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Barcelona Beat: An Excitable Boy

July 26, 1992

BARCELONA, Spain (AP) _ Most official biographies of Olympic athletes begin by listing records and accomplishments. Nelson Diebel’s bio begins by noting his car accidents and broken bones.

Not every competitive swimmer occasionally wears a tatty black leather jacket and cutoff black jeans as a warmup suit. Or celebrates his swimming victories by adding another earring in his ear and an Olympic tattoo on his hip.

Or cheerfully describes himself as ″borderline suicidal.″

So now meet Nelson Diebel, the first American to win a gold medal at the Barcelona Games.

The 22-year-old Diebel, described in some Olympic previews as ″a former juvenile delinquent from Chicago″ was a surprise winner in the 100-meter breaststroke Sunday, beating a strong field that included world record holder Norbert Rozsa.

Diebel, who was third at the 50-meter turn, stormed back to set an Olympic record of 1:01.50.

″It’s a great rush to have done it and gotten the gold and everything,″ Diebel said, an American flag bandana covering his shaved head. ″I wish I could do it all over again. It’s like a drug, you know. It’s the best high you could ever get.″

Diebel knows of what he speaks. He talks openly of a drug and alcohol problem from age 12 to 16. The drug use was mostly confined to marijuana; ″hard drugs scare me,″ he said.

The alcohol: ″Anything, depending on the night.″

Diebel credits his mother, Marge, a stockbroker, for forcing him off his personal highway to hell. She insisted he go to prep school to get him away from the bad crowd he was running with.

After he was kicked out of one school for fighting in his first semester, his mother tried to get him into the Peddie School in Hightstown, N.J. When the school expressed doubts about his poor grades and bad attitude, Diebel claimed a non-existent prowess in the swimming pool.

It was that lie that may have saved him.

The swimming coach was Chris Martin, a big man with a forceful personality who reined in his new charge.

″He made me look at what I was doing to myself and realize how foolish and what a waste it was,″ Diebel said.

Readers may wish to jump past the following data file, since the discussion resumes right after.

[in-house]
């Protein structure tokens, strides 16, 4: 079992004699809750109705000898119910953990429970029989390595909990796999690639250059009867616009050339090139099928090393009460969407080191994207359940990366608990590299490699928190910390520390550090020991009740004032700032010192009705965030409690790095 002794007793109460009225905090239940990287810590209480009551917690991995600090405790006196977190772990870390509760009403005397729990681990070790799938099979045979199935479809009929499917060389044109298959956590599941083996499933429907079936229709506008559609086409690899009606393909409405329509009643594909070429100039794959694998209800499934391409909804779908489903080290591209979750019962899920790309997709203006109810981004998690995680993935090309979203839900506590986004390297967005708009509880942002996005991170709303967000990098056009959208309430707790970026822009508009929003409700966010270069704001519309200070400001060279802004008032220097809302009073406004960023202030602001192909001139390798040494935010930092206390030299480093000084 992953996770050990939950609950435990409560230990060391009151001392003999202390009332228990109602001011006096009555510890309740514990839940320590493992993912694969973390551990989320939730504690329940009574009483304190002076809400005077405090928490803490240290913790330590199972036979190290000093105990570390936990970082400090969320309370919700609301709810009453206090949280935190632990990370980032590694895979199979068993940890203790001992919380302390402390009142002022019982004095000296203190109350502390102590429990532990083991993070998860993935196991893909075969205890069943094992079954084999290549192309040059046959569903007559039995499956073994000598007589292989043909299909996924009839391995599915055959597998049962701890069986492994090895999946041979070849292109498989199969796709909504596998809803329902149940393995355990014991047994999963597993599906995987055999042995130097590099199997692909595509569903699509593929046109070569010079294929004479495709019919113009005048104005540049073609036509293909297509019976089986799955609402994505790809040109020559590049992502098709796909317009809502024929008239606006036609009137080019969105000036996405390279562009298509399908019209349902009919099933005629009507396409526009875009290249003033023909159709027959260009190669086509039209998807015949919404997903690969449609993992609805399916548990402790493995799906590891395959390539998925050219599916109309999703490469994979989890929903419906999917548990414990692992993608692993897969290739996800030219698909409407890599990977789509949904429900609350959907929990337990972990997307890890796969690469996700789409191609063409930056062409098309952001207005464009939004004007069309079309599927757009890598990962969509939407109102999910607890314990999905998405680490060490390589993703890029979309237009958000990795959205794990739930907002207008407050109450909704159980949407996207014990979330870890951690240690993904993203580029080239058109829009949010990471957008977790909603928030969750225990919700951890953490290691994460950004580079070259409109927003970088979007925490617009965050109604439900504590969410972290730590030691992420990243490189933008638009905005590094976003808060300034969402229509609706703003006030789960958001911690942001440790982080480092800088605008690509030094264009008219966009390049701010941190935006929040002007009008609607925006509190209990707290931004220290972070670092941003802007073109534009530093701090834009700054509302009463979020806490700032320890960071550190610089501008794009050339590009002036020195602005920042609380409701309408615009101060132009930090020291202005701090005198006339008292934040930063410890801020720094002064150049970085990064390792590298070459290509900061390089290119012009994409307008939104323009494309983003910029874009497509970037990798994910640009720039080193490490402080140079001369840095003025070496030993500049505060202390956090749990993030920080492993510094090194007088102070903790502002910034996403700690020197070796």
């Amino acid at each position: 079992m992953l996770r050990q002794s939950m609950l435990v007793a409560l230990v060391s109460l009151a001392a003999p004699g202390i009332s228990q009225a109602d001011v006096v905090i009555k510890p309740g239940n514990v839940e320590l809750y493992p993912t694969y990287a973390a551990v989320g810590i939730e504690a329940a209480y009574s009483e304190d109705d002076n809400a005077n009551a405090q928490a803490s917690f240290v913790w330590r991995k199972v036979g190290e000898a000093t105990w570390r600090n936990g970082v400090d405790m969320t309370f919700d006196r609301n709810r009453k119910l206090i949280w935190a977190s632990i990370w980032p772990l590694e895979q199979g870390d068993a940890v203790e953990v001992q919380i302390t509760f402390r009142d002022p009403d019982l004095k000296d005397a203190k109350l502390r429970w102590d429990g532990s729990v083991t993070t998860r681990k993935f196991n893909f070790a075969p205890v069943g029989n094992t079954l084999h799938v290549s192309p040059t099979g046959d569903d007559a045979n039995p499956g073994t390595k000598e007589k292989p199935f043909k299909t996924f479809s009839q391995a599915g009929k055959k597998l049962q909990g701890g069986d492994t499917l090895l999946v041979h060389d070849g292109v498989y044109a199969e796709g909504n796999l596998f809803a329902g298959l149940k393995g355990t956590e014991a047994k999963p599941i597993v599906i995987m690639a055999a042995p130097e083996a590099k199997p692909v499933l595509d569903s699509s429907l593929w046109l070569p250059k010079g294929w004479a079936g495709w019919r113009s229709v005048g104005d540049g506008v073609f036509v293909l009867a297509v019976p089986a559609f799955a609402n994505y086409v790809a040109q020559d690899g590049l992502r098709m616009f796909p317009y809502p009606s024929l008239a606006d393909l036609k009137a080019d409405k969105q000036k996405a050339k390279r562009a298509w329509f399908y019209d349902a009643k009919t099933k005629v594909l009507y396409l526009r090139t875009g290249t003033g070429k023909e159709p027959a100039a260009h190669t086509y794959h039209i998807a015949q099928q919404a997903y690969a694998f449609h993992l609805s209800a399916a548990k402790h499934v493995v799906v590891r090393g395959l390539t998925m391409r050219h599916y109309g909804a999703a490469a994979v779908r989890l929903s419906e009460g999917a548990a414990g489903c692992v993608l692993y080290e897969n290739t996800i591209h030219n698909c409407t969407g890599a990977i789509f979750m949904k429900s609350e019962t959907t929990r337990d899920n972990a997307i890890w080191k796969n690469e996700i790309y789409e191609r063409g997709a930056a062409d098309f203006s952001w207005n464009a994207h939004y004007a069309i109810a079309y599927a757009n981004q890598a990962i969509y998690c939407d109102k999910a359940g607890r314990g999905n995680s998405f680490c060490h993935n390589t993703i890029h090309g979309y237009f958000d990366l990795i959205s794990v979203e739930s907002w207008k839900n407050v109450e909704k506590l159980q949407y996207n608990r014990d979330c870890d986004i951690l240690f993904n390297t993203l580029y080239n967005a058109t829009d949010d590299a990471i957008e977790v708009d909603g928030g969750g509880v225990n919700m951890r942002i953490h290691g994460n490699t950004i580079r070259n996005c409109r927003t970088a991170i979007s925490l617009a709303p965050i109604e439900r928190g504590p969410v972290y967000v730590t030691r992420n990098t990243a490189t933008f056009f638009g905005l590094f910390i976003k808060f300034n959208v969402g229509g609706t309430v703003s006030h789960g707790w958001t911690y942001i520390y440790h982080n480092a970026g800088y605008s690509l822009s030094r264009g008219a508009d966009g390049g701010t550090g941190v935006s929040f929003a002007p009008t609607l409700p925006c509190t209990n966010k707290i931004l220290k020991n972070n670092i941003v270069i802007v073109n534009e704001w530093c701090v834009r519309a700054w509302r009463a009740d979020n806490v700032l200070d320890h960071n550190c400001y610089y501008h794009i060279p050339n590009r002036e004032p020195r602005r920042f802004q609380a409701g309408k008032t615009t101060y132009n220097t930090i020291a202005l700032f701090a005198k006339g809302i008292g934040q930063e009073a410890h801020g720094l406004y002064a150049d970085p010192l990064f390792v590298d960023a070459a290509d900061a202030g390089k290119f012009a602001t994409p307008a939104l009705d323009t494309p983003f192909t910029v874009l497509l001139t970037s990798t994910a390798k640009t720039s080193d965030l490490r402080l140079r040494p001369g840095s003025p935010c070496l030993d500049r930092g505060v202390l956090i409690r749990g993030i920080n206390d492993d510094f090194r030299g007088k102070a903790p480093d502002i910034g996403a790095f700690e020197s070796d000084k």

Diebel has cleaned up his act, majoring in history at Princeton. Still, he has a manner that suggests something else. His record of car accidents and his kind of downtown strut suggest he might have shaved his head even if he never came near a pool.

Diebel, his friends and his family all say he’s just an excitable boy. His mother has been quoted as saying he was born talking and hasn’t stopped since.

″I’m very hyper,″ Diebel said, ″especially during the taper. I have too much energy. I have to control it.″

The taper is the time swimmers refer to when they scale down their hours of daily practice to prepare for a meet. The lull can turn some into jittery wrecks, and Diebel says he is a prime example.

Six days after he lost in qualifying trials for the 1988 Olympic trials, Diebel was working as a lifeguard at the Peddie pool. He climbed a railing and began diving in.

″It’s lots of fun. It’s a rush,″ he said.

On his third try he slipped and fell 20 feet, hitting the tile and sliding into the pool. One of the kids he was supposed to be watching had to drag him out of the pool. Both his wrists were broken. It took a five-hour operation and several pins to put them right.

For months afterward, though, Diebel couldn’t use his hands to get out of the pool. He had to use his elbows like grappling hooks on the pool ladder.

″Chris says I’ve got nine lives,″ Diebel said. ″Actually, he says I’ve got two left.″

Still, given all the troubles he has seen, Diebel doesn’t consider Sunday’s victory a miracle.

″Like everyone else here I put my time in the pool. I put my time in the weight room. That’s what gets you here,″ he said. ″That’s what makes you win.″

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